for young or oVJ. S. S. S. cures Kczema, Acne, Silt RVir.n, Te'ter, Pso.
riasis, an 1 all other disagreeable an 1 unsightly eruptions uf the skin. Special
book on Skin lisv4St: nd nnv medical advice desired furni-id free to all
mlo write. THE SWIFT SPECIFIC CO., ATLANTA. GA.
they sat flown to mrpper. Sitting at
the table were Colonel Chavez, Juan
I Salas and the witness. Chaves and
' HAlas were sitting; on one Bide of the
table and the witness on the other.
They had Just become comfortably
nettl1 In their chairs, when a shot
was fired. Colonel Chaves fell. The
wttne.os raised the prostrate man and
was escorting him to another room,
when he expired.
The witness and several other men
attracted by the shooting, went on
the outside of the house shortly after
the shooting and examined the
ground around the window. They
found foot prints there, one of which
m.ulA a. nrlnt which the witness de
scribed fts a half moon. These tracks
were not followed that night, but the
next morning they were found to lead
north. , ..
The defense developed practically
nuihlnjr on the cross examination, the
witness adhering to the testimony
elicited by the prosecution.
Court l'und liuulcquato.
liefore calling the next witness
JudKe Mann gave the Jury a recess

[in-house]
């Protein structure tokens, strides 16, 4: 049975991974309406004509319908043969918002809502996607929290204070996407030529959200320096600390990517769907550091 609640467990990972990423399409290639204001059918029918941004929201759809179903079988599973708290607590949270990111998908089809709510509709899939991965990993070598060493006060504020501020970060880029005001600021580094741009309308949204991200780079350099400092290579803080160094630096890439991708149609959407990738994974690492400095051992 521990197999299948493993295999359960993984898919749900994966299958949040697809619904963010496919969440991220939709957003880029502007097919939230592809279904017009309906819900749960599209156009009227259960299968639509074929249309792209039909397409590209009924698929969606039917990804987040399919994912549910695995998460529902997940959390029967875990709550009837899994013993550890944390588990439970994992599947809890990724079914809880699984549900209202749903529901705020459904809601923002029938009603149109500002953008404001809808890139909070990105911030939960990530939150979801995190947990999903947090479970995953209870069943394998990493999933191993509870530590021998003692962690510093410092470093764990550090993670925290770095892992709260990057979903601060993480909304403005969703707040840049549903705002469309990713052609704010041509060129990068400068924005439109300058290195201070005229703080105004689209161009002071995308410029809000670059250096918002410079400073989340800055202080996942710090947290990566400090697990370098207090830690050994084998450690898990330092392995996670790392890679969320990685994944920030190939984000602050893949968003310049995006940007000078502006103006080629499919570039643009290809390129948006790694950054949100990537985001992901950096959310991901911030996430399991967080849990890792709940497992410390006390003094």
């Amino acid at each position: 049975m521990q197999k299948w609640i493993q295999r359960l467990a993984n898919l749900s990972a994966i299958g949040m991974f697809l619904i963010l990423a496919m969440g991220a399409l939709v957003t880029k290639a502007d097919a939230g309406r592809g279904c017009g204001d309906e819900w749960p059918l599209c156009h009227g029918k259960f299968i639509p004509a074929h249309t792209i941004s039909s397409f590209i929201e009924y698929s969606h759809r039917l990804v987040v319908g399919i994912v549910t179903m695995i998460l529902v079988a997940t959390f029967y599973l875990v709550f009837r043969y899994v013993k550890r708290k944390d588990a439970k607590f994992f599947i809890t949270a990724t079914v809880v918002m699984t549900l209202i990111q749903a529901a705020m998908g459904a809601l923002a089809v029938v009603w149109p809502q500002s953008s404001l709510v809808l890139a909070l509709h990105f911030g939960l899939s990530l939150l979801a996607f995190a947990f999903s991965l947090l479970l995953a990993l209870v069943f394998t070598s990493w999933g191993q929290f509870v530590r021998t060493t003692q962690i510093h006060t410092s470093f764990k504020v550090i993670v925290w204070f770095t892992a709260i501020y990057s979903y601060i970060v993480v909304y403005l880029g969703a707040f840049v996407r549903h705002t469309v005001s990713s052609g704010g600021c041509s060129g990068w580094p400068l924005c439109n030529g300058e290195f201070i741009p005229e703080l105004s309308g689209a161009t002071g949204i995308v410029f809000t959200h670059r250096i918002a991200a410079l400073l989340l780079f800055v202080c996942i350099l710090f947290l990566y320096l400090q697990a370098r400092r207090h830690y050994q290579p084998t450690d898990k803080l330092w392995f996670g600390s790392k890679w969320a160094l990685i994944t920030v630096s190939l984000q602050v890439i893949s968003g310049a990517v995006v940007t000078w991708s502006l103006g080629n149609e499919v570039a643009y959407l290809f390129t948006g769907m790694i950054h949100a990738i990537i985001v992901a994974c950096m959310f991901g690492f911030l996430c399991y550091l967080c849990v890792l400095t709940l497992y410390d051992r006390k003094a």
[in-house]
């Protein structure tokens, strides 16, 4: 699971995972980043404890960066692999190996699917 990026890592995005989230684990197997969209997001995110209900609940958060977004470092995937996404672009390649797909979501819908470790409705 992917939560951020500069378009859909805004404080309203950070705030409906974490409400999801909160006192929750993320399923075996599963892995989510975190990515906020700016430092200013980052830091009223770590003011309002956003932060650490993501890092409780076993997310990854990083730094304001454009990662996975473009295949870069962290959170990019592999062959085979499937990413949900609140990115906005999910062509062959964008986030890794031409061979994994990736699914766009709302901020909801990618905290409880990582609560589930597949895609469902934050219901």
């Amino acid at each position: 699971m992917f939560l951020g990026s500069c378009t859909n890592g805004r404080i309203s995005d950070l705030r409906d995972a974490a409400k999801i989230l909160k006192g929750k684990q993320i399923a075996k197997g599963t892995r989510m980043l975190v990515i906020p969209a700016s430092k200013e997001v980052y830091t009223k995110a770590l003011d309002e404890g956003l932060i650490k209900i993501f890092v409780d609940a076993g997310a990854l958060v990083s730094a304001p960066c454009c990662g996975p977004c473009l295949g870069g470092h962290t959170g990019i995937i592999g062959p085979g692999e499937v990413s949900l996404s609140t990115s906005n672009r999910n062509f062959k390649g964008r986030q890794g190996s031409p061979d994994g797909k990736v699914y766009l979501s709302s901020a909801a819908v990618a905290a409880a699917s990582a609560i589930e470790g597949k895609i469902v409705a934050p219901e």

of tifiteen minutes, and on resuming
the case dlsmd for the term a.
1 1 1 lO cuui.it. ' - "
tali expenses. nut l.uuu remainea
In the court iuna, wruon me coun
llgured would hardly be sulllcient to
comulete the cae on trial
Many cases of minor Importance
remain on the docket.
Itebeca Salas. who was ill in the
house of Juan Salas the nlglit Chaves
waa hnotj wa8 the next witness. She
testified that she heard the shooting
an(1 that she got out of bed and saw
,, ...,. , h ,lvina- she
Bpoke to him, but the colonel only
looked at her and moved his Hps,
making no sound.
.Iiimii tin lk.Mfft Siiljut cm KtAiinl.
Mr. Salas repeated the story told
by the mall carrier. He had Just
presented a plate of food to Colonel
Shaves. The colonel took the plate
, nn hnl, . Bnd h. fork In the other
when the 8hot came. The wounded
man popped the plate on the table
and the lork on tne noor.
Salas Is a type of the most respect
ahl natiVea of New Mexico, tall, an
guiar and active for a man of 65
,,.. - u hncame very much
a8itated as he described the tragedy
that was enacted in nis nuuw mien
Chaves was killed, and went through
It as though he was living it over
again. His description was very Im
pressive. He paswea me lniagiuni?
plate, fell on the floor, repeated wnat
was said by ninisen ana me
carrier, and told how he went out
side after the shooting and saw the
foot prints made by tne snoe wan
the break in the sole. Then he show
ed how the man wearing the shoe
had ran and Blipped.
A diagram of the Salas house Kas
then offered as evidence.
on taking the witness ror cross ex
amination, Attorney Larrazolo show
ed the witness his shoe and asked
him to show Just how the shoe that
made the disfigured track was worn.
The witness said that the shoe must
have been worn on the side. The wit
ness was then dismissed.
Counsel aBked to have the first